The lesson plan I base my lessons on was created by my district from the teachings of Fountas and Pinnell.  You can see it here. 


Empty boxes waiting for new supplies.

They sit atop the three bookshelves I have in my room for the classroom library.

I have my students keep their reading items in these magazine boxes I purchased from Ikea.  There's five boxes in a pack for about $2, I believe.  They're super popular.  Last time I went to my Ikea, about 40 miles away, they were completely out of them.  Luckily, it's near my parents, so I'll keep checking back when I visit them.  I need a couple to replace some that got ruined last year.  You can see though, that I'll be able to re-use most of boxes from last year.  I just labeled each with student numbers. 

Students keep their reading response notebook, literature circle book and any other book from our class library that they are reading in this box.  I don't allow students to keep reading books in their desks to keep them from being ruined by larger text books, snacks or water spills.  It also makes it quick and easy for students to find what they need for reading time. 

How do you organize student materials for small group reading? What type of lessons do you teach during small group reading?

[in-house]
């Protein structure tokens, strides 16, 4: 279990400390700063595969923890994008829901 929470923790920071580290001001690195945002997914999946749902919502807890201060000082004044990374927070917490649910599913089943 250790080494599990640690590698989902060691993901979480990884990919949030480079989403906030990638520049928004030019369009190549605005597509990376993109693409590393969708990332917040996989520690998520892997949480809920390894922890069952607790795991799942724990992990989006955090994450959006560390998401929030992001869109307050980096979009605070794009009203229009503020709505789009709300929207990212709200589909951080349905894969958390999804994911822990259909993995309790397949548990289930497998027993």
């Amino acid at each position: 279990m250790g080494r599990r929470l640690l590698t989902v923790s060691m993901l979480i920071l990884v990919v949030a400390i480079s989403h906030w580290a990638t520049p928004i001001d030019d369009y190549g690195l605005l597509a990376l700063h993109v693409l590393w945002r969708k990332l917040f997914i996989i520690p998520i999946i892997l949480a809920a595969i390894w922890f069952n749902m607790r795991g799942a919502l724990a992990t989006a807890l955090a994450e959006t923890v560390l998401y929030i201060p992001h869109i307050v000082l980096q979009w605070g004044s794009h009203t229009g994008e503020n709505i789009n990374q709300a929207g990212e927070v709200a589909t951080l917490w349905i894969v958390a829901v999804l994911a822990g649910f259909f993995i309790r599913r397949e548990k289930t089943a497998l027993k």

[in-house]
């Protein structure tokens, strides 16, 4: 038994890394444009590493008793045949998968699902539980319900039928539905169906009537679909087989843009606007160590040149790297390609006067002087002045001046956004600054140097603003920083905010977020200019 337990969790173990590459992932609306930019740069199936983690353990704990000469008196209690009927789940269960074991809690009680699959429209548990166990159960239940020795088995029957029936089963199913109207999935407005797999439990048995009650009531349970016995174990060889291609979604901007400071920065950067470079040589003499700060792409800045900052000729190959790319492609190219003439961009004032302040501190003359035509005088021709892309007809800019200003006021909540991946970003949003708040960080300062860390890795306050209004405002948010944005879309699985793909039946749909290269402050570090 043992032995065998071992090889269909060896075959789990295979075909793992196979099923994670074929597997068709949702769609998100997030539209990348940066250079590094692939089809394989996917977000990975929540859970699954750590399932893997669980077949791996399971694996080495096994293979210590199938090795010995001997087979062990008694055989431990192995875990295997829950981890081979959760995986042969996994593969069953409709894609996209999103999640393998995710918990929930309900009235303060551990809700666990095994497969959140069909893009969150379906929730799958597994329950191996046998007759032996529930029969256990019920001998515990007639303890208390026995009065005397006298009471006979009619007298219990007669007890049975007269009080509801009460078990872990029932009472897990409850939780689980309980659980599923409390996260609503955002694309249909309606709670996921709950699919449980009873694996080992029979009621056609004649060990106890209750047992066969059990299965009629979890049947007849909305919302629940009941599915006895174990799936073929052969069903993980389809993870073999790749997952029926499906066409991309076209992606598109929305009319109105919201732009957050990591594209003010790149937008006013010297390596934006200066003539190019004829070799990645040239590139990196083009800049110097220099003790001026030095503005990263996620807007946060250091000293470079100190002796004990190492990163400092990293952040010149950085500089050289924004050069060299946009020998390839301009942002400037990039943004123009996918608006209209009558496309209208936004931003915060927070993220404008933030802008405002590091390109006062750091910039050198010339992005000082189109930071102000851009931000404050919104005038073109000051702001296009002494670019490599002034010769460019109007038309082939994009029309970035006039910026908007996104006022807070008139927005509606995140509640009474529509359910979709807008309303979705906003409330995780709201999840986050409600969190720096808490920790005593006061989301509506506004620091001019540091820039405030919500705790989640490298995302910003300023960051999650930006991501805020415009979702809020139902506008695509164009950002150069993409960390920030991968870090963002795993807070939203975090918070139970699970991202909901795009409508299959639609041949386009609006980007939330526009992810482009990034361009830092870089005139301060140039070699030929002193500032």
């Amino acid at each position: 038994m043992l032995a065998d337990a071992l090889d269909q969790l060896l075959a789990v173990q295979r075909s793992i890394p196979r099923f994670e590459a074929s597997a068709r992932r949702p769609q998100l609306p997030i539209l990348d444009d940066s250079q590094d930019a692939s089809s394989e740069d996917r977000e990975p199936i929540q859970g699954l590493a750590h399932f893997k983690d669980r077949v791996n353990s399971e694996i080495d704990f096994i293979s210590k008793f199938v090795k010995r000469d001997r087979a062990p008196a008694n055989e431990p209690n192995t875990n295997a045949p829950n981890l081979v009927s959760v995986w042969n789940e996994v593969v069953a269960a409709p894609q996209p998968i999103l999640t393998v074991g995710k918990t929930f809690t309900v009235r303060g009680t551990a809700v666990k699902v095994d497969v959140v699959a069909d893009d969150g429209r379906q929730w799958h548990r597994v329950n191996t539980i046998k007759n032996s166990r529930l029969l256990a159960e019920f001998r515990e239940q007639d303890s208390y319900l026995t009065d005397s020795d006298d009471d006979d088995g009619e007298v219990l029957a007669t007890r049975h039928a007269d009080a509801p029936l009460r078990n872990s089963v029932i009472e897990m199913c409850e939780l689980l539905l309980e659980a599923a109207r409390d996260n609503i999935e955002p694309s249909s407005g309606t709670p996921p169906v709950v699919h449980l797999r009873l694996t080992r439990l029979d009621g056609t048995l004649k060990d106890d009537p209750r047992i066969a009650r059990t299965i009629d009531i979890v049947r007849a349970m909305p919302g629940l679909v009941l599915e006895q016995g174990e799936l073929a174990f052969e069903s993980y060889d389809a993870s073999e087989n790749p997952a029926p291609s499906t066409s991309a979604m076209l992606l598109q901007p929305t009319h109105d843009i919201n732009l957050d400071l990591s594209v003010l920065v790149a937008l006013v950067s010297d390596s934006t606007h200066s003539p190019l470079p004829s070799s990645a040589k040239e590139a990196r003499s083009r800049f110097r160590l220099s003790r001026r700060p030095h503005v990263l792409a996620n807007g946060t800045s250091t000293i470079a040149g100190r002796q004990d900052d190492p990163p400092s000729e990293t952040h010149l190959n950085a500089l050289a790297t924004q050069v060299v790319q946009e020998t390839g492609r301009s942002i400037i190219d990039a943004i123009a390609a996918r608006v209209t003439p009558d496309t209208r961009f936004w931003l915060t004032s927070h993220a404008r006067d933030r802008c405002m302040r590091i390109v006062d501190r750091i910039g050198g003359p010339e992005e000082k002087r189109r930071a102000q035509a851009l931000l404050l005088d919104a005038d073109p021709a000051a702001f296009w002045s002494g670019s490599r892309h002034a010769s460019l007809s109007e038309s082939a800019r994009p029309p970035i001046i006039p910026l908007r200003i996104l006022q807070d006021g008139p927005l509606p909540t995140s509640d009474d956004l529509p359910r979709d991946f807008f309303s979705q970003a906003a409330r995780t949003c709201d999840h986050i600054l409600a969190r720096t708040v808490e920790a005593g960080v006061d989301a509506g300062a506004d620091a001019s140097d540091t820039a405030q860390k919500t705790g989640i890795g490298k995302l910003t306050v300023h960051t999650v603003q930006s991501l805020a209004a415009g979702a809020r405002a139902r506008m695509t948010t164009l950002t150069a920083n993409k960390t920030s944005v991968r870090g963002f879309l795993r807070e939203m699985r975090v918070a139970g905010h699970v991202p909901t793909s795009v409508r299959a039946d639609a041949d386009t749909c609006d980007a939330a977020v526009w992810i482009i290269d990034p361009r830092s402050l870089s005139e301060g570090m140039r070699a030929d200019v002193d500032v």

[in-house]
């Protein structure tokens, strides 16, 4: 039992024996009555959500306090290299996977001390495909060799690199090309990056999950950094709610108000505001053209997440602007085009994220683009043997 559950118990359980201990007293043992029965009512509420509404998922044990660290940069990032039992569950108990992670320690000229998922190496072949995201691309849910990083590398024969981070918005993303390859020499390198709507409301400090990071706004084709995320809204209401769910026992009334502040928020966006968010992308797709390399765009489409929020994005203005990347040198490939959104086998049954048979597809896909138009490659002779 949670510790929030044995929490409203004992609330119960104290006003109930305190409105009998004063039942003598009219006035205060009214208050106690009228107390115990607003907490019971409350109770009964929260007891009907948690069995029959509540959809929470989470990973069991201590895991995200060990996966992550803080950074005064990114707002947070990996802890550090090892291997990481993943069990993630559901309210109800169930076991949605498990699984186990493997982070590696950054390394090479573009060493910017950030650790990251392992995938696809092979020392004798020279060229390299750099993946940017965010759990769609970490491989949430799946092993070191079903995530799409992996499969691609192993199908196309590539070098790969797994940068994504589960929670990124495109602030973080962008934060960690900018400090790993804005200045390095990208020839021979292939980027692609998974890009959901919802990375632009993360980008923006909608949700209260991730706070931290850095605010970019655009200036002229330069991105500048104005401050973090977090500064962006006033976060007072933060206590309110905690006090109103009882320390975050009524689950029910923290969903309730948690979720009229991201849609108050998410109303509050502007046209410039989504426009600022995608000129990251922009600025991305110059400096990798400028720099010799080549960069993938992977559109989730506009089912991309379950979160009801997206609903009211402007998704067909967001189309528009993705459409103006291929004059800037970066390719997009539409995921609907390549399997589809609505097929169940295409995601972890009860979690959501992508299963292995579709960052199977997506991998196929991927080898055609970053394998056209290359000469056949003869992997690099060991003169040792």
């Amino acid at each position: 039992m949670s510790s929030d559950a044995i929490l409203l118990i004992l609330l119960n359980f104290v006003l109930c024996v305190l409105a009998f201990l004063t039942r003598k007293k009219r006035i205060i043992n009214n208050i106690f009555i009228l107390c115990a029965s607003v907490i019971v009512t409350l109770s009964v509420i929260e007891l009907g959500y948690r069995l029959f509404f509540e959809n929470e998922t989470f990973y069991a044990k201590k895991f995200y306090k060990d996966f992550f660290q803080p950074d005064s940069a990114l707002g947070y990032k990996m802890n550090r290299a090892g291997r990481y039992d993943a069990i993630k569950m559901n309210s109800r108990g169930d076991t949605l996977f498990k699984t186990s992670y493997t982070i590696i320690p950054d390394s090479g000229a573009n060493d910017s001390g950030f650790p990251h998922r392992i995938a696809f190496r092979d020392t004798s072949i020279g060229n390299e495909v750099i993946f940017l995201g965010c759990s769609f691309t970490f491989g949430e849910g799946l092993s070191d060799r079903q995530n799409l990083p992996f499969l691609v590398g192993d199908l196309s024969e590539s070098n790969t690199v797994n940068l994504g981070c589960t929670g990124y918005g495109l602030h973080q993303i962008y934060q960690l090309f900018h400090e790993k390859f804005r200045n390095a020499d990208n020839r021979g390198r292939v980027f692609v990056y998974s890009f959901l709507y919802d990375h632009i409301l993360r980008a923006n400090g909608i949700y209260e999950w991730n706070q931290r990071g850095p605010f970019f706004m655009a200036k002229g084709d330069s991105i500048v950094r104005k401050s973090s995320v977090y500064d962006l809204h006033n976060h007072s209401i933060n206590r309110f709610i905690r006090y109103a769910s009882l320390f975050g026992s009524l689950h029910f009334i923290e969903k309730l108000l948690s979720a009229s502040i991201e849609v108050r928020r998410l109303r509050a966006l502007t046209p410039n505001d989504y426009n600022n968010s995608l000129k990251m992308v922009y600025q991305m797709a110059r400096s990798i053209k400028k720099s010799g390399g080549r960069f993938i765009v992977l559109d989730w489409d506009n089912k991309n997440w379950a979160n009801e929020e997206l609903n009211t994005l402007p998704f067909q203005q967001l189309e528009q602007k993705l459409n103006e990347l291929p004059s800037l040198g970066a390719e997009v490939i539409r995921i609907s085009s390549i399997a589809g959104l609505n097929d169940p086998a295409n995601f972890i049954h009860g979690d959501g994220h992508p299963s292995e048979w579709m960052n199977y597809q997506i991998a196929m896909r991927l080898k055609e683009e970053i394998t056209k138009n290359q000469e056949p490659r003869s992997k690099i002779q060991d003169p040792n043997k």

photo Signature_edited-3_zps050aaea1.png

Thursday, July 10, 2014

Reading in the Wild Summer Book Study Chapter 2



I am loving this book by Donalyn Miller.  The more I read, the more I love it.  Chapter 2 is focused on getting students to select reading material.  One of the main focuses of this chapter is on teacher read alouds.  

I LOVE reading aloud to my students and I'm always amazed at how much they pay attention while I read.  Students love it too.  It seems a few years ago there was quite the controversy as to whether time should be "wasted" in the classroom on read alouds.  I think many teachers knew the value of it and found ways to make it happen.  

I was never asked to drop read aloud, but was asked to make in "meaningful" by incorporating think alouds and comprehension discussions during the read aloud.  I think, however, that sometimes we just need to read for fun.  Students aren't going to learn the pleasure of reading themselves if they never have the opportunity to just read for pleasure.  For this reason, the sole purpose of my read aloud time is enjoyment. We do some light discussion generally, but it's not required and not the sole purpose of our reading.

Here's a list of the books I read to my class last year: (Links will take you to the books on Amazon.)


I start most years out with this one to establish a tone of community with my class.